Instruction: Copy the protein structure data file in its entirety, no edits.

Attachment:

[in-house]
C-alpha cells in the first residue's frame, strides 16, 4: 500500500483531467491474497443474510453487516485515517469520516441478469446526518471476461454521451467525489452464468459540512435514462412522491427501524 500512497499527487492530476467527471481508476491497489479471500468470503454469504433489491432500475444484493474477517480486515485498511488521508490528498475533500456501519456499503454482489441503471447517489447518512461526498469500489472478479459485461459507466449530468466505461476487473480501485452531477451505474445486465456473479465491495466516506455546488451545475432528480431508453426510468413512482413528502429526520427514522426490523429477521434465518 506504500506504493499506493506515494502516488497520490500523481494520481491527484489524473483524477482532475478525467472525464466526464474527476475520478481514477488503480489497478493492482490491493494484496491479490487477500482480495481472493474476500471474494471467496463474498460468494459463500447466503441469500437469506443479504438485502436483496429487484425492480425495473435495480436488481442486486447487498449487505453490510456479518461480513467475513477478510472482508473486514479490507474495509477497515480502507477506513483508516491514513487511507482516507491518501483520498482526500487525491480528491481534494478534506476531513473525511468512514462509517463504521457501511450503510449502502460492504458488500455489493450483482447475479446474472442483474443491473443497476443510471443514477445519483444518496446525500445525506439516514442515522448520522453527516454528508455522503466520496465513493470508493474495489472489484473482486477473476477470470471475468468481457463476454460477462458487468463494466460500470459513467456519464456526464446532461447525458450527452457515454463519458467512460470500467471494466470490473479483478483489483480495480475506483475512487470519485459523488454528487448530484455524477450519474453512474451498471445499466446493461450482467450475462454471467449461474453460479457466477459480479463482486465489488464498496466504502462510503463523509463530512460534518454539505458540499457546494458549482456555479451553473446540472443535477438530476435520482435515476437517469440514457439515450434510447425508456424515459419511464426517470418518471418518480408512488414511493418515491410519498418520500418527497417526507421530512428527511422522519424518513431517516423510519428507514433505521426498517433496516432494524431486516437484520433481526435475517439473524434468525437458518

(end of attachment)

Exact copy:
[in-house]
C-alpha cells in the first residue's frame, strides 16, 4: 500500500483531467491474497443474510453487516485515517469520516441478469446526518471476461454521451467525489452464468459540512435514462412522491427501524 500512497499527487492530476467527471481508476491497489479471500468470503454469504433489491432500475444484493474477517480486515485498511488521508490528498475533500456501519456499503454482489441503471447517489447518512461526498469500489472478479459485461459507466449530468466505461476487473480501485452531477451505474445486465456473479465491495466516506455546488451545475432528480431508453426510468413512482413528502429526520427514522426490523429477521434465518 506504500506504493499506493506515494502516488497520490500523481494520481491527484489524473483524477482532475478525467472525464466526464474527476475520478481514477488503480489497478493492482490491493494484496491479490487477500482480495481472493474476500471474494471467496463474498460468494459463500447466503441469500437469506443479504438485502436483496429487484425492480425495473435495480436488481442486486447487498449487505453490510456479518461480513467475513477478510472482508473486514479490507474495509477497515480502507477506513483508516491514513487511507482516507491518501483520498482526500487525491480528491481534494478534506476531513473525511468512514462509517463504521457501511450503510449502502460492504458488500455489493450483482447475479446474472442483474443491473443497476443510471443514477445519483444518496446525500445525506439516514442515522448520522453527516454528508455522503466520496465513493470508493474495489472489484473482486477473476477470470471475468468481457463476454460477462458487468463494466460500470459513467456519464456526464446532461447525458450527452457515454463519458467512460470500467471494466470490473479483478483489483480495480475506483475512487470519485459523488454528487448530484455524477450519474453512474451498471445499466446493461450482467450475462454471467449461474453460479457466477459480479463482486465489488464498496466504502462510503463523509463530512460534518454539505458540499457546494458549482456555479451553473446540472443535477438530476435520482435515476437517469440514457439515450434510447425508456424515459419511464426517470418518471418518480408512488414511493418515491410519498418520500418527497417526507421530512428527511422522519424518513431517516423510519428507514433505521426498517433496516432494524431486516437484520433481526435475517439473524434468525437458518